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November 2, 2016

Book Notes - J. Bradley "The Adventures of Jesus Christ, Boy Detective"

The Adventures of Jesus Christ, Boy Detective

In the Book Notes series, authors create and discuss a music playlist that relates in some way to their recently published book.

Previous contributors include Bret Easton Ellis, Kate Christensen, Lauren Groff, T.C. Boyle, Dana Spiotta, Amy Bloom, Aimee Bender, Jesmyn Ward, Heidi Julavits, Hari Kunzru, and many others.

Clever and inventive, J. Bradley's The Adventures of Jesus Christ, Boy Detective is one of the year's most enjoyable debuts.

Amber Sparks wrote of the book:

"It may sound odd to compare a book about Jesus trapped in a boy detective's body to work by Haruki Murukami, but that's immediately where I went after reading this weird, wild, wonderful thing that J. Bradley has made. Funny, formally innovative, and full of misdirection and literary sleight of hand, this is a once in a blue moon book that every writer should read, if only to remember that originality lives on despite recent reports to the contrary."

In his own words, here is J. Bradley's Book Notes music playlist for his debut novel The Adventures of Jesus Christ, Boy Detective:

To get started, here's a synopsis of The Adventures of Jesus Christ, Boy Detective: Trapped in the body of boy detective extraordinaire Timmy Hightower, the Son of God is forced by his Father to solve mysteries no mortal should ever solve. With the help of Timmy's uncle, Leopold Franz, a fourth-generation circus knife thrower/acquitted serial killer, they search for answers and for a way back home.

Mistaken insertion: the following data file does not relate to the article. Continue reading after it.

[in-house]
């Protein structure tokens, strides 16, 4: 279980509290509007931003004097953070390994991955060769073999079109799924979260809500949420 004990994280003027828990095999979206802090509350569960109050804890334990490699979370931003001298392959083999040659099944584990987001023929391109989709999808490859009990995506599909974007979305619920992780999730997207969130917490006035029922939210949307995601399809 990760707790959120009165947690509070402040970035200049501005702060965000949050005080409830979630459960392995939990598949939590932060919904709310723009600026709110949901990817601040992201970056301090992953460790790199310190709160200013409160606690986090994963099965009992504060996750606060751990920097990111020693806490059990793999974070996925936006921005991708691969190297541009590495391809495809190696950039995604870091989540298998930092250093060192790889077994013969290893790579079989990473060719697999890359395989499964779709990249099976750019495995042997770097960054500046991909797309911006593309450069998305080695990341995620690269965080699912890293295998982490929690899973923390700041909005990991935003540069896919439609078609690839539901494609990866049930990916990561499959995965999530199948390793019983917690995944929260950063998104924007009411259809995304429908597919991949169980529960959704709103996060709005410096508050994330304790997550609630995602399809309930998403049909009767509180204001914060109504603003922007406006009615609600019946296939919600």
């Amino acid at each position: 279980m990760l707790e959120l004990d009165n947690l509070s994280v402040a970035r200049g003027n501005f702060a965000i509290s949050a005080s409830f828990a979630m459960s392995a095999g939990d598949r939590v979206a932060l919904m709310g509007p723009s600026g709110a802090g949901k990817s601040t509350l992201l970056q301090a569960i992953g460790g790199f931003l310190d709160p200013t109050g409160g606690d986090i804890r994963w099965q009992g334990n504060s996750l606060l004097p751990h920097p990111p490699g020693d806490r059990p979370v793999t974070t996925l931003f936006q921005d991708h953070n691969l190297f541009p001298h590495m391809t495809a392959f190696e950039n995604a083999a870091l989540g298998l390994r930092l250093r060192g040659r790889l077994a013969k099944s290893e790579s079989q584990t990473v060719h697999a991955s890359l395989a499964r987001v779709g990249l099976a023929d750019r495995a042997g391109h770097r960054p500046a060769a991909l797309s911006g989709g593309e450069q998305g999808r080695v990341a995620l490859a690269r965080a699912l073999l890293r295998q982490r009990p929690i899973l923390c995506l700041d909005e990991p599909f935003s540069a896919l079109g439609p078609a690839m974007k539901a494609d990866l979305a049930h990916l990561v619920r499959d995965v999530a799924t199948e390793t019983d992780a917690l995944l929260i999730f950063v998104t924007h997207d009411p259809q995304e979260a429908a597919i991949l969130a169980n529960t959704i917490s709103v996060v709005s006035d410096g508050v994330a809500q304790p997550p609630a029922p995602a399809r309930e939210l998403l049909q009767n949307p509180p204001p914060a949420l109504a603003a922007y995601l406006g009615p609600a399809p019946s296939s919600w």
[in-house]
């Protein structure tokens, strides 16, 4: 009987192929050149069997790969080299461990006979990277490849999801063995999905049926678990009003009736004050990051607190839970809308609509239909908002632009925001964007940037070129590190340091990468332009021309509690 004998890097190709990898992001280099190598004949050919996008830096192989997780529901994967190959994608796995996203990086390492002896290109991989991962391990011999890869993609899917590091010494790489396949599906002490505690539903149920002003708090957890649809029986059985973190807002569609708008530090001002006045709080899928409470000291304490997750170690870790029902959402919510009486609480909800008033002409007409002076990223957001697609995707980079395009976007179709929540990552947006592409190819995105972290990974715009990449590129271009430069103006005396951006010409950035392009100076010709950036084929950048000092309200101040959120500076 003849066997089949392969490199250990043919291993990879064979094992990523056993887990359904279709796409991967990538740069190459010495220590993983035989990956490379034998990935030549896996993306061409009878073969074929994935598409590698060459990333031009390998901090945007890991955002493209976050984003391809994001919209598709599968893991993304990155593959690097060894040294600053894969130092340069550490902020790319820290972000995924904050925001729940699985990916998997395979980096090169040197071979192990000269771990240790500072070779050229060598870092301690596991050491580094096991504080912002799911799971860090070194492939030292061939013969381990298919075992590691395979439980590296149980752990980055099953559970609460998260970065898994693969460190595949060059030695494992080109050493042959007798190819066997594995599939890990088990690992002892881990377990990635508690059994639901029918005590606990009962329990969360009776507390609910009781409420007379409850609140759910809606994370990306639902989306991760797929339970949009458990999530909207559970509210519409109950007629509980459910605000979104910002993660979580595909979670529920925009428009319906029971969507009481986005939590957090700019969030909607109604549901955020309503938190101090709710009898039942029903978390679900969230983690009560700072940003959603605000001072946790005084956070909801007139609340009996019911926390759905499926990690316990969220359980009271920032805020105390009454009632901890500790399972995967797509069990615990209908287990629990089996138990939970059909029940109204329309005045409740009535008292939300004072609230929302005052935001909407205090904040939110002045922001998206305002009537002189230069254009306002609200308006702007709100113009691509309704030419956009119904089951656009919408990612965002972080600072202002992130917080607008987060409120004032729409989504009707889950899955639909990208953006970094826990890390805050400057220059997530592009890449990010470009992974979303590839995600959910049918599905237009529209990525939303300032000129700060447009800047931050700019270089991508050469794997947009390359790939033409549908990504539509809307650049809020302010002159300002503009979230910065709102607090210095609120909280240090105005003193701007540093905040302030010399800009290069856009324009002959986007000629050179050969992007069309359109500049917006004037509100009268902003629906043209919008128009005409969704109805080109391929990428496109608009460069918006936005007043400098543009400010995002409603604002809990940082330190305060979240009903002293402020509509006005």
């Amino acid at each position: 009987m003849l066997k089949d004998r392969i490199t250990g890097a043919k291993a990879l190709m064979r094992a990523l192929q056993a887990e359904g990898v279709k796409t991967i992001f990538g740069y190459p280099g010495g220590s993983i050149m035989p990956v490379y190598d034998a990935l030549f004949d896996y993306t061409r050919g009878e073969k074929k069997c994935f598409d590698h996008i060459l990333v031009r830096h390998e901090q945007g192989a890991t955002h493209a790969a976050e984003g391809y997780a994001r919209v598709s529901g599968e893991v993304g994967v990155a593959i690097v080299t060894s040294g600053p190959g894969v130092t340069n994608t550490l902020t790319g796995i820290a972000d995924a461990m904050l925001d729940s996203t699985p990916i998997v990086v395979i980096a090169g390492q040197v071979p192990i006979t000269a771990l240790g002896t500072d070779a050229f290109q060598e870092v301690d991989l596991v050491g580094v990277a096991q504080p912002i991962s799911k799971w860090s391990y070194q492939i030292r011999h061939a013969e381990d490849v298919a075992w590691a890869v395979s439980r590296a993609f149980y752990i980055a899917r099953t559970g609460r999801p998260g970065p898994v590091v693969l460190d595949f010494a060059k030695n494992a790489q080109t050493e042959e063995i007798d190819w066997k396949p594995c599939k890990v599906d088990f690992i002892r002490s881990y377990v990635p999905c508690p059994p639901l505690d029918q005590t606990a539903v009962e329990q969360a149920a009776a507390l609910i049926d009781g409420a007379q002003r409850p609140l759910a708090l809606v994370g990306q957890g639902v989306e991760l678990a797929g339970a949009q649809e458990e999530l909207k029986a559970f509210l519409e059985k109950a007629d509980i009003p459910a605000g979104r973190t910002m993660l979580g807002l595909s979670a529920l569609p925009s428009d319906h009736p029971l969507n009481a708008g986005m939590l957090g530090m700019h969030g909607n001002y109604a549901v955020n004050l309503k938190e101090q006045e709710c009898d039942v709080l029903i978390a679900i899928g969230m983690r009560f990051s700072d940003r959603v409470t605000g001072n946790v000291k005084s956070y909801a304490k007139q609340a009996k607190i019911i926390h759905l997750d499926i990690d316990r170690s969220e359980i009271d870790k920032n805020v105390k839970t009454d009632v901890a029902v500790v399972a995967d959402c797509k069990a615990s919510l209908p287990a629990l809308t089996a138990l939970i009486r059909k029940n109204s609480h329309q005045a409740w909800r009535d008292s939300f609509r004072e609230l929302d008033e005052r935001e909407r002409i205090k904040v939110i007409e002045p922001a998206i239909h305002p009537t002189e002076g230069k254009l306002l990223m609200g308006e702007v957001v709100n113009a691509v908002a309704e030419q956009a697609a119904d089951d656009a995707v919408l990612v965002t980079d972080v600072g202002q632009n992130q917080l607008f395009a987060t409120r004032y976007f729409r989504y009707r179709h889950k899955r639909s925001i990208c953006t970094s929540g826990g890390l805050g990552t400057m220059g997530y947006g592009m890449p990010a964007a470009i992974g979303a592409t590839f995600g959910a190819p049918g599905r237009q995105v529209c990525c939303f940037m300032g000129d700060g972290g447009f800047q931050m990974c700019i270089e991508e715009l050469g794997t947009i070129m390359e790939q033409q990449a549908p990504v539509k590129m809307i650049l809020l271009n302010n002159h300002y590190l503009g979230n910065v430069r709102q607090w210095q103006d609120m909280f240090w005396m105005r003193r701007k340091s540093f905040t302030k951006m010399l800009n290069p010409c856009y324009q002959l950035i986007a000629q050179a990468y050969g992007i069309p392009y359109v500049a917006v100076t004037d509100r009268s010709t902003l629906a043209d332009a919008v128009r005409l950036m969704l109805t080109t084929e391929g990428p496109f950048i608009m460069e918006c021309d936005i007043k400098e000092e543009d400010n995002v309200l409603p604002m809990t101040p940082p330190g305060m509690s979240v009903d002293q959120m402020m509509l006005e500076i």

Some of the chapters in The Adventures of Jesus Christ, Boy Detective were written while listening to music and some weren't. There wasn't any method to this, it was all dependent on what my mood was as I sat down to write. That's not to say music isn't in my writing "DNA." I learned how to write poetry by reading the lyrics of songs by The Cure and Smashing Pumpkins. There are certain songs I think of when I'm writing longer-form fiction and that longer-form fiction usually has a fight scene in it. I don't remember what songs I listened to while writing parts of Jesus Christ, Boy Detective but I can tell you the novel's musical influences.

Queen - "Who Wants To Live Forever"

I don't think I've ever heard a Queen song that isn't cinematic or epic. They all have this big, sweeping feel to them, where you don't really listen to a Queen song, you experience it. I did a good deal of worldbuilding for Jesus Christ, Boy Detective in a previous novella called Bodies Made of Smoke. When I was challenged to write a 10,000-word novella in six weeks, I stumbled onto an idea I couldn't quite get out of my head: a woman with a fetish for the Highlander franchise. From that idea came the story of the last two Greek gods, Hephaestus and Atropos facing each other in a final dual. I used the events in Bodies Made of Smoke as background when I stumbled onto the idea of trapping Jesus Christ in the body of a boy detective and forcing him to solve mysteries. When you think of gods, you initially think they're immortal but they aren't at all. They die out and become myths.

Das Racist - "Rainbow in the Dark"

Das Racist brilliantly infused pop culture references in their lyrics. In "Rainbow," some of the references include Ernest Hemingway, Saved By The Bell, Encyclopedia Brown (which they've updated to "Wikipedia Brown"), Neutral Milk Hotel's Jeff Mangum, Goodfellas, Donkey Kong Country, Ronnie James Dio (this song shares its title with a Dio song); and they make these references seamlessly. As in much of my writing, there are many pop culture references in Jesus Christ, Boy Detective, some very obvious, and some not. This song inspired me to up my game.